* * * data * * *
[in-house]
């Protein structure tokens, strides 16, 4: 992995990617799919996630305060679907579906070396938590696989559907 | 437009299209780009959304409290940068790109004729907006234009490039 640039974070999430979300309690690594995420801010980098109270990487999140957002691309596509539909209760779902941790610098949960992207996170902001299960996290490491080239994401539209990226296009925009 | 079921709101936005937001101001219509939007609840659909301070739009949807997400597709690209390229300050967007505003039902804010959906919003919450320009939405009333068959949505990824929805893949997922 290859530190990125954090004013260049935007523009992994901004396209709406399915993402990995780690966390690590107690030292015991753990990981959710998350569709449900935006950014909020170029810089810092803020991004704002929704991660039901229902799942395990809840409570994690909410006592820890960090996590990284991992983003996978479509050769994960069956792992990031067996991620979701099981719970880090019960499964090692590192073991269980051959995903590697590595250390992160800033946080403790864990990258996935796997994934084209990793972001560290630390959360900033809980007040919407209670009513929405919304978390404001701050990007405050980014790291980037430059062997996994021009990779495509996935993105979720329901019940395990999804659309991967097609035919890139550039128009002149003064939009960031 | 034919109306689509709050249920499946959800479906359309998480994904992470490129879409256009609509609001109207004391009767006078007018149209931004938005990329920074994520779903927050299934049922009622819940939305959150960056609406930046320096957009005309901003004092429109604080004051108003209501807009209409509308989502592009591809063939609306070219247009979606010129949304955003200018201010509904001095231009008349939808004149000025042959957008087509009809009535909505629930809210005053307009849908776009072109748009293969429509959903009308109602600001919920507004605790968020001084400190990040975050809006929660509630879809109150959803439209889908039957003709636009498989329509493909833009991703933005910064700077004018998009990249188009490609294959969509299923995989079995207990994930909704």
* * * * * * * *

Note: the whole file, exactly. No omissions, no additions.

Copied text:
[in-house]
């Protein structure tokens, strides 16, 4: 992995990617799919996630305060679907579906070396938590696989559907 | 437009299209780009959304409290940068790109004729907006234009490039 640039974070999430979300309690690594995420801010980098109270990487999140957002691309596509539909209760779902941790610098949960992207996170902001299960996290490491080239994401539209990226296009925009 | 079921709101936005937001101001219509939007609840659909301070739009949807997400597709690209390229300050967007505003039902804010959906919003919450320009939405009333068959949505990824929805893949997922 290859530190990125954090004013260049935007523009992994901004396209709406399915993402990995780690966390690590107690030292015991753990990981959710998350569709449900935006950014909020170029810089810092803020991004704002929704991660039901229902799942395990809840409570994690909410006592820890960090996590990284991992983003996978479509050769994960069956792992990031067996991620979701099981719970880090019960499964090692590192073991269980051959995903590697590595250390992160800033946080403790864990990258996935796997994934084209990793972001560290630390959360900033809980007040919407209670009513929405919304978390404001701050990007405050980014790291980037430059062997996994021009990779495509996935993105979720329901019940395990999804659309991967097609035919890139550039128009002149003064939009960031 | 034919109306689509709050249920499946959800479906359309998480994904992470490129879409256009609509609001109207004391009767006078007018149209931004938005990329920074994520779903927050299934049922009622819940939305959150960056609406930046320096957009005309901003004092429109604080004051108003209501807009209409509308989502592009591809063939609306070219247009979606010129949304955003200018201010509904001095231009008349939808004149000025042959957008087509009809009535909505629930809210005053307009849908776009072109748009293969429509959903009308109602600001919920507004605790968020001084400190990040975050809006929660509630879809109150959803439209889908039957003709636009498989329509493909833009991703933005910064700077004018998009990249188009490609294959969509299923995989079995207990994930909704």